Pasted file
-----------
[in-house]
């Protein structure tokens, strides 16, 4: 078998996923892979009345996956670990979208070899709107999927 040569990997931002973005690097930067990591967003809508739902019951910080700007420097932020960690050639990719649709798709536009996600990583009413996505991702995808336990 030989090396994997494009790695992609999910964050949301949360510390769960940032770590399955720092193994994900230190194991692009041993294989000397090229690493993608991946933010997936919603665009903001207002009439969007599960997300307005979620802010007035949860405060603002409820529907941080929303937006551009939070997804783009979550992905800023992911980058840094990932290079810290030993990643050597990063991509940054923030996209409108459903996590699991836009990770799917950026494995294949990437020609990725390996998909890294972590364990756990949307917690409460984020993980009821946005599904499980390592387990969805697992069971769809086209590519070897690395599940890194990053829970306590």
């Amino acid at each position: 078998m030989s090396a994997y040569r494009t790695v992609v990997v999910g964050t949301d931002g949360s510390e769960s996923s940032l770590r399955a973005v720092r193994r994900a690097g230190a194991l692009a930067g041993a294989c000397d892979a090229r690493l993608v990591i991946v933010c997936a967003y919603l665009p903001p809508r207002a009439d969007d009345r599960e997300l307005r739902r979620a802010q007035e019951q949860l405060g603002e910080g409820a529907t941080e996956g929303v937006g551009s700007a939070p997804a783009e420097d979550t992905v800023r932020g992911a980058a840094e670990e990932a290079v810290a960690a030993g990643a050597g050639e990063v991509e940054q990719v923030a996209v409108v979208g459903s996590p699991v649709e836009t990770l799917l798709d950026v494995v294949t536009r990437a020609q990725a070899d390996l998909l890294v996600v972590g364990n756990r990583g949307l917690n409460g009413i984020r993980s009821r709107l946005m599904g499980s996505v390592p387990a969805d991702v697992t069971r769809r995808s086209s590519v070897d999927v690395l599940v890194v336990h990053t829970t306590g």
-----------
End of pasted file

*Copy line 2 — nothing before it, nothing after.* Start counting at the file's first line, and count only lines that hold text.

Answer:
């Protein structure tokens, strides 16, 4: 078998996923892979009345996956670990979208070899709107999927 040569990997931002973005690097930067990591967003809508739902019951910080700007420097932020960690050639990719649709798709536009996600990583009413996505991702995808336990 030989090396994997494009790695992609999910964050949301949360510390769960940032770590399955720092193994994900230190194991692009041993294989000397090229690493993608991946933010997936919603665009903001207002009439969007599960997300307005979620802010007035949860405060603002409820529907941080929303937006551009939070997804783009979550992905800023992911980058840094990932290079810290030993990643050597990063991509940054923030996209409108459903996590699991836009990770799917950026494995294949990437020609990725390996998909890294972590364990756990949307917690409460984020993980009821946005599904499980390592387990969805697992069971769809086209590519070897690395599940890194990053829970306590």